Weatherspoon, La Tech return to NCAA tourney
Teresa Weatherspoon still has her game face - that look of intense concentration, the bit of belligerence, the slight swagger.
Now she's back where she honed the flash and brilliance that made her seem unstoppable and put Louisiana Tech on the top of the college pecking order. And if the court has lost some luster since back in the day, Weatherspoon is already applying the polish.
``There was a time every body wanted to be Louisiana Tech,'' Weatherspoon said. ``When we fell, it hurt us all so bad - the players, the coaches, the fans, everybody.''
By many standards the fall has not been a big one, after all the Lady Techsters have only missed three NCAAs. But when you have been to 25 straight and won three national titles, including two NCAA titles and the final AIAW, three years is a long time.
The Lady Techsters only lost 14 games in the four years Weatherspoon played for them (1984-88), when she started all but one game. They went to the Final Four twice and won the championship in 1988.
She played on gold and bronze medal-winning Olympic teams, then played overseas and in the WNBA. If it weren't for a bad left knee and bone spurs in her left ankle, Weatherspoon, 44, still might be suiting up.
Instead, she's doing what she sees as the next best thing, teaching young women and bringing back the glory days to her alma mater.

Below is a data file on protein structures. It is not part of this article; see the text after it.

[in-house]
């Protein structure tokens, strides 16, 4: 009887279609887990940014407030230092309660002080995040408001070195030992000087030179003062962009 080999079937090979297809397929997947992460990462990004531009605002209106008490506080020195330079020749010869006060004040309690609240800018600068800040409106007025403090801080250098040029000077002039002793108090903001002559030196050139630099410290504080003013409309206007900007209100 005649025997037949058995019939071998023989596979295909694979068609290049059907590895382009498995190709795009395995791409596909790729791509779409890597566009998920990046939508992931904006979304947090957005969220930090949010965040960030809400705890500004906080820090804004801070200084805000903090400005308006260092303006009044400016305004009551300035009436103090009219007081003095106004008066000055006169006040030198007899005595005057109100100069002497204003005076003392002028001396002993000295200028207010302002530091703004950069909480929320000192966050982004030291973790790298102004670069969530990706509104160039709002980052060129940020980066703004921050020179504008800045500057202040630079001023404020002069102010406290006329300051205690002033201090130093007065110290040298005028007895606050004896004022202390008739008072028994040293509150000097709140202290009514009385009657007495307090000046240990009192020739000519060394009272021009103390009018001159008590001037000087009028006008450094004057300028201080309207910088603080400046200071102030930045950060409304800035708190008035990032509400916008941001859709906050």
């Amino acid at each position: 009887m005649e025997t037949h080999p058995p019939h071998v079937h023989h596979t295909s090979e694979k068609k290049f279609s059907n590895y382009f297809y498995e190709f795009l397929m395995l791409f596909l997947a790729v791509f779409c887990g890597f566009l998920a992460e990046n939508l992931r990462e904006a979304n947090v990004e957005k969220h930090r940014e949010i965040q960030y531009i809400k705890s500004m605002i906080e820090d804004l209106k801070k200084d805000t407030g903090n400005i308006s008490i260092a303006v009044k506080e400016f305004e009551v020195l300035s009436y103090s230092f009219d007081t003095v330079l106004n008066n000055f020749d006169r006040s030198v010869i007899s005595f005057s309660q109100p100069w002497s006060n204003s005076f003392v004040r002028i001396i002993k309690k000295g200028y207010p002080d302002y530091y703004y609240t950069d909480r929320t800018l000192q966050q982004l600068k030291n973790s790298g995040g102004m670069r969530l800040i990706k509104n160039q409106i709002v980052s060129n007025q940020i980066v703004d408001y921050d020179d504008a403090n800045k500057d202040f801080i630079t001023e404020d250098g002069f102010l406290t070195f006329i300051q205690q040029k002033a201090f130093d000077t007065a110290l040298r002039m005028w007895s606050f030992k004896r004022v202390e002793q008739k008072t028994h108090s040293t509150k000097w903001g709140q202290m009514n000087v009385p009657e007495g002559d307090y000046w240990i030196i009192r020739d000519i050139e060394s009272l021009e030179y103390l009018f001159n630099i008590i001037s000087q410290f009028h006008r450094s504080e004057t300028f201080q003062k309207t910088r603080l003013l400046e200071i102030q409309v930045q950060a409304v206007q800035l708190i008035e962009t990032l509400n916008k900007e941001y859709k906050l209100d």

Weatherspoon became the Lady Techsters' coach last year when Chris Long was fired.
``She was great,'' said sports information director Malcolm Butler. ``She won her first eight games, and took us to the semifinals in the WAC tournament.''
It was good enough to secure a WNIT berth for the team.
``I'm so excited for her,'' said former Louisiana Tech coach Leon Barmore, who Weatherspoon calls her father, her mentor and her friend. ``She is bringing the excitement back to Lady Techster basketball and she is going to build something really special there.''
Barmore, now an assistant for another former Louisiana Tech player, Kim Mulkey, at Baylor, tries to watch Weatherspoon and her team as often as he can, he said.
``She still has all that passion she had as a player,'' he said. ``But she's matured. She knows how to get on one of the kids or an official when she needs to, then go on. She's already learned some of the big secretes of coaching.''
The Lady Techsters (23-8) face heavily favored Florida State (26-5) on the Seminoles' homecourt in Tallahassee. Florida State beat Louisiana Tech the last time the Techsters made the tournament.
Seminoles coach Sue Semrau called it an honor to play a team ``as storied as Louisiana Tech.'' Weatherspoon would rather she saw it as a horror.
``I want us to be able to play physical or play finesse,'' Weatherspoon said. ``I want my players to hit back when they get hit. But better yet, hit first. You can't be anything but tough out there.''
It shows in practice where she tells them to ``attack the body, play through the body, don't you back off.''
``Coach Spoon's tough, but she knows how to bring out your talent, how to make you better,'' said Shanavia Dowdell, one of two players Weatherspoon looses this year. ``She tells us every game is going to be tough, we just have to be tougher.''
Especially on the Seminoles' homecourt.